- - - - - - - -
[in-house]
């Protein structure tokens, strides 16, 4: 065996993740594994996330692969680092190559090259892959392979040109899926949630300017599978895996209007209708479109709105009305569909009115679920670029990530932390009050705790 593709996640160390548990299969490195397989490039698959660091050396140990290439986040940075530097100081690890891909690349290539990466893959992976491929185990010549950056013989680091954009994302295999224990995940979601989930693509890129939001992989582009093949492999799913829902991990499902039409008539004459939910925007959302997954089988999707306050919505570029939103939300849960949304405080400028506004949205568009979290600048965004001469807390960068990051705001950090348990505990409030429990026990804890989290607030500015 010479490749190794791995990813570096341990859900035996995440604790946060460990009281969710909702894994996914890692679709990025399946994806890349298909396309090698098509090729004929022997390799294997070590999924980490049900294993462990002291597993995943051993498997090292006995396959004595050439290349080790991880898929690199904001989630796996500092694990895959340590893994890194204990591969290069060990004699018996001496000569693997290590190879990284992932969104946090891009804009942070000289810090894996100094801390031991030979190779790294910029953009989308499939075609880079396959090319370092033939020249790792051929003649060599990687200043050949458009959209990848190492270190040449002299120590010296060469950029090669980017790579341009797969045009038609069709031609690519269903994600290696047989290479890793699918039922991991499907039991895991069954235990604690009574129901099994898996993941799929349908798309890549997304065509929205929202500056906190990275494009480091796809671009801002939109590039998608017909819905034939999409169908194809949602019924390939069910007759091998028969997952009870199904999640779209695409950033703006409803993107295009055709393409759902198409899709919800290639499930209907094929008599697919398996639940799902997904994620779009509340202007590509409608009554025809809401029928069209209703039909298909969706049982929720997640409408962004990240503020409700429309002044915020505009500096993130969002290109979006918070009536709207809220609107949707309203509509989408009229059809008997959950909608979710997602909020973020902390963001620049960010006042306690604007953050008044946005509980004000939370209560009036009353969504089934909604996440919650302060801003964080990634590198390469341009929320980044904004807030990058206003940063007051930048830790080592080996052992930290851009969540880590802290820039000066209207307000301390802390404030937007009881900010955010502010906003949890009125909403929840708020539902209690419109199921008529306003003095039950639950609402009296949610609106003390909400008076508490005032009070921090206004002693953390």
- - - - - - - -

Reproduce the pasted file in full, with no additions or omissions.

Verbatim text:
[in-house]
């Protein structure tokens, strides 16, 4: 065996993740594994996330692969680092190559090259892959392979040109899926949630300017599978895996209007209708479109709105009305569909009115679920670029990530932390009050705790 593709996640160390548990299969490195397989490039698959660091050396140990290439986040940075530097100081690890891909690349290539990466893959992976491929185990010549950056013989680091954009994302295999224990995940979601989930693509890129939001992989582009093949492999799913829902991990499902039409008539004459939910925007959302997954089988999707306050919505570029939103939300849960949304405080400028506004949205568009979290600048965004001469807390960068990051705001950090348990505990409030429990026990804890989290607030500015 010479490749190794791995990813570096341990859900035996995440604790946060460990009281969710909702894994996914890692679709990025399946994806890349298909396309090698098509090729004929022997390799294997070590999924980490049900294993462990002291597993995943051993498997090292006995396959004595050439290349080790991880898929690199904001989630796996500092694990895959340590893994890194204990591969290069060990004699018996001496000569693997290590190879990284992932969104946090891009804009942070000289810090894996100094801390031991030979190779790294910029953009989308499939075609880079396959090319370092033939020249790792051929003649060599990687200043050949458009959209990848190492270190040449002299120590010296060469950029090669980017790579341009797969045009038609069709031609690519269903994600290696047989290479890793699918039922991991499907039991895991069954235990604690009574129901099994898996993941799929349908798309890549997304065509929205929202500056906190990275494009480091796809671009801002939109590039998608017909819905034939999409169908194809949602019924390939069910007759091998028969997952009870199904999640779209695409950033703006409803993107295009055709393409759902198409899709919800290639499930209907094929008599697919398996639940799902997904994620779009509340202007590509409608009554025809809401029928069209209703039909298909969706049982929720997640409408962004990240503020409700429309002044915020505009500096993130969002290109979006918070009536709207809220609107949707309203509509989408009229059809008997959950909608979710997602909020973020902390963001620049960010006042306690604007953050008044946005509980004000939370209560009036009353969504089934909604996440919650302060801003964080990634590198390469341009929320980044904004807030990058206003940063007051930048830790080592080996052992930290851009969540880590802290820039000066209207307000301390802390404030937007009881900010955010502010906003949890009125909403929840708020539902209690419109199921008529306003003095039950639950609402009296949610609106003390909400008076508490005032009070921090206004002693953390």